Reefing down for the summer

Sam Fortescue's thoughts turn to summer cruising grounds

It’s been a surprisingly summery start to the sailing year, at least here on the south coast. I can’t speak for the rest of the country, although the photos from readers of the magazine I edit, Sailing Today, suggest temperatures have already broken almost all records in the far northwest of Scotland.

Sadly, my Sadler 34 has only just gone back onto her mooring, so I haven’t reaped the sailing benefits of the fine weather (although it has helped the sealant under the new hatch to bed down very nicely). But the unseasonal glow has got me thinking about summer holidays instead. Last year we made an early sortie to the breathtaking coast around Ullapool, courtesy of a charter boat from Badachro. And, though it’s hard to find enough superlatives for this cruising ground, I’m plotting a dash south this year.

There’s something about the jagged, kelp-festooned reefs of north Brittany which appeal to my soul. With the help of Ken Endean’s excellent Channel Havens guide, I feel emboldened to poke into all sorts of unlikely anchorages. A few years back we had a whale of a time among the eastern reefs of the Ile de Brehat. It’s fascinating pilotage: you creep in halfway up a rising tide, nosing over masses of rock that were well proud of the water just a few hours beforehand, and anchor up in a broad body of water.

To one side are stacks that shrill to the cries of herring gulls; to the other, the wild promontories of the island itself. I checked and checked again my calculations to make sure that there was really enough water hereabouts, then we settled down to wait for the tide to fall. At low water, the landscape is unrecognisable. The broad anchorage has shrunk to a puddle barely 100 yards across, bordered on all sides by sooty-black granite and towers of rock crowned with nesting birds and hung all about with bladderwrack tower overhead.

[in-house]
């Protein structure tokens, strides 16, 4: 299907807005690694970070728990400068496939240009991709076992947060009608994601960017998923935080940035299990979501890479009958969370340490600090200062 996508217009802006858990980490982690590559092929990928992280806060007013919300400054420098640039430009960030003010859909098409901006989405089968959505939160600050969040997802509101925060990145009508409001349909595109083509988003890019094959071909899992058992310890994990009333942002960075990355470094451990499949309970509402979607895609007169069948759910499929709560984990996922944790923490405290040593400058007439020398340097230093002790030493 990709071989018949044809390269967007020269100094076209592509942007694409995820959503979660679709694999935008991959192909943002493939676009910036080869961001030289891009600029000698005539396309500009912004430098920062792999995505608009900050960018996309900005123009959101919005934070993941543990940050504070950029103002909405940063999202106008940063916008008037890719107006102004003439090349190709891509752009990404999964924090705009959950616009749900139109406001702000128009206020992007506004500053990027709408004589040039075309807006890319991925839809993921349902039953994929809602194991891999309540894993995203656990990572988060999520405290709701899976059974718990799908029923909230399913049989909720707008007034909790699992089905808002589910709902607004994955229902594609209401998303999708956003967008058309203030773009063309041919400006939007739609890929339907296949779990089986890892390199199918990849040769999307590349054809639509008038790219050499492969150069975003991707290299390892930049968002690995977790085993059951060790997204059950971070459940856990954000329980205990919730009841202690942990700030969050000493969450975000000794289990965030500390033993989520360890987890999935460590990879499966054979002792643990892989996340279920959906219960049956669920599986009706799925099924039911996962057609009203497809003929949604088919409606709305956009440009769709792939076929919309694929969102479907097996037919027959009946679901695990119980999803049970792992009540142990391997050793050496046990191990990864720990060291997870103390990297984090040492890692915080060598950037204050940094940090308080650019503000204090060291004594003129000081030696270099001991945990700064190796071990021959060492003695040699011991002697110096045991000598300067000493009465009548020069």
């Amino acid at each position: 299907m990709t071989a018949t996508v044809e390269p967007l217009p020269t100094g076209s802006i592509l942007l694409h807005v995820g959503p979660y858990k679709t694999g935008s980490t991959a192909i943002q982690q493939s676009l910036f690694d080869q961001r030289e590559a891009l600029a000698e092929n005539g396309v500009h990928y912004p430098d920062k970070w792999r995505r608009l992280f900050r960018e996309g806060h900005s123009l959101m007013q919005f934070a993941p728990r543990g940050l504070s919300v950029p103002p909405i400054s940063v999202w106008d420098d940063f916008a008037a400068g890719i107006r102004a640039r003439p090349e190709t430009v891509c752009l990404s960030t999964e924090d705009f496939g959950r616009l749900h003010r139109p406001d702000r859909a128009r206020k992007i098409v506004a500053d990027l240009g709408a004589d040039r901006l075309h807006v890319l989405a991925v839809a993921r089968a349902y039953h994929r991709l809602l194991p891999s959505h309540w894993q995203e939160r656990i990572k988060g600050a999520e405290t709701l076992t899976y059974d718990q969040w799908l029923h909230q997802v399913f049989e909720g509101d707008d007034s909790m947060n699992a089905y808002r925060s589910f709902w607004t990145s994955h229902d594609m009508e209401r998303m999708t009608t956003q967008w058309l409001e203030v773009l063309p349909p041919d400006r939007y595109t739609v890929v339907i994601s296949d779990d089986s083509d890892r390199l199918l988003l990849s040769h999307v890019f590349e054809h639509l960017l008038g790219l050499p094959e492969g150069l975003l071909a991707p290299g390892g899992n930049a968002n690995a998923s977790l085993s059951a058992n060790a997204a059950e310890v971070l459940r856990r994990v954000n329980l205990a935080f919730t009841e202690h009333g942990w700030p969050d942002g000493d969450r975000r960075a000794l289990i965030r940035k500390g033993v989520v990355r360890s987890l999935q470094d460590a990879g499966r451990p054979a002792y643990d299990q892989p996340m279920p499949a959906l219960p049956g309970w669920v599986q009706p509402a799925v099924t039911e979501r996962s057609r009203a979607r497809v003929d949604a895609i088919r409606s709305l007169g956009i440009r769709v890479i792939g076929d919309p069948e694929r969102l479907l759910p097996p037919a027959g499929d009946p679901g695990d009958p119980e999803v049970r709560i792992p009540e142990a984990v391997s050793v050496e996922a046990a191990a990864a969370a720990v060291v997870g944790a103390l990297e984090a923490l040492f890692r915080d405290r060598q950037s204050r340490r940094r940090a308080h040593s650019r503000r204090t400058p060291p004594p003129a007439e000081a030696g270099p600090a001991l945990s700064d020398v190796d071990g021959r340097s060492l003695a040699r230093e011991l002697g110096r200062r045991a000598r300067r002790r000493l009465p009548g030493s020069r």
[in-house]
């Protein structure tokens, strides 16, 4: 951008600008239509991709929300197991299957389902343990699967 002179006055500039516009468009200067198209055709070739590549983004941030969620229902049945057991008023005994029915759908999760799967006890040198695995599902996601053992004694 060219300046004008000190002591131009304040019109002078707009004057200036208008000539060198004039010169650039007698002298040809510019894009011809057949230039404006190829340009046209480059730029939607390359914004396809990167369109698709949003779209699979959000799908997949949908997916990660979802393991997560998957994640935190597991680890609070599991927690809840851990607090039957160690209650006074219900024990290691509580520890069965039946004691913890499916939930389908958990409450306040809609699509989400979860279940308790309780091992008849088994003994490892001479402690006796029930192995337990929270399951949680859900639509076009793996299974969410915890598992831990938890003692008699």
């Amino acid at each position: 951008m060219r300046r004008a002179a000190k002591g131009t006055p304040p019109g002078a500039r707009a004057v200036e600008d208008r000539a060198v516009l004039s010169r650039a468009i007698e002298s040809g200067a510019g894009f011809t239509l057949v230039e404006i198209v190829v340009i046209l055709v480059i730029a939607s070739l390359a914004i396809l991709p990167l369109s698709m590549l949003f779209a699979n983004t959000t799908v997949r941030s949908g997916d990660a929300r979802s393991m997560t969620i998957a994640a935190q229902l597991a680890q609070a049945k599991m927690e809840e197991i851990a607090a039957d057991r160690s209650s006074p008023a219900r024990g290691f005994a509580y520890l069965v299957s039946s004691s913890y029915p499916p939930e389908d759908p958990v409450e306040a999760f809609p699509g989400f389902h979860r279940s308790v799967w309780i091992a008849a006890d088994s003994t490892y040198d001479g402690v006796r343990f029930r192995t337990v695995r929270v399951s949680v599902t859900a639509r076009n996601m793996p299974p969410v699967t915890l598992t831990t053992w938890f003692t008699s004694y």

Now the gulls really are furious – made more vulnerable by the retreating tide. They wheel and swoop and, as I learned, dive bomb incautious mariners who stray too close in the tender. In a blow, this would be no place to stay, but for a couple of quiet days, it makes a magical, lonely anchorage, and the terrestrial delights of Brehat, with its fish soups and cidre bouché, are ours to explore.

Further east, on the border between Brittany and Normandy, there’s another similar treat in the form of France’s only “Channel Island”. The Iles Chausey, which appear nothing more than a hundred scattered boulders at high water, are transformed into a dripping, moonscape at low water, the rocks just the tips of great crags which are all linked by vast expanses of glistening sand, usually covered by the tide. Boats sink in their shrinking pools of brine until just the masthead is visible from one pool to the next.

This is when the locals emerge with little rakes and buckets to dig up reluctant shellfish; creatures with weird and wonderful names in French, but generally described as ‘clams’ by us Anglosaxons. This “peche a pied” doesn’t really exist at home. But it is practically France’s national sport, with children trained from an early age to discern the difference between a praire (strong concentric marks on the shell) and palourde (shell marked with lines radiating from the hinge).

Now, if our charter last summer was anything to go by, Scottish seafood is the equal of anything in the world (although I am partial to a conch fritter). But though I’m eager to explore Scottish waters again, I won’t manage the 600-mile passage north from Poole this year. So I think I’ll have to content myself with scuttling across the Channel to visit our Gallic neighbours.

Sam Fortescue, Editor Sailing Today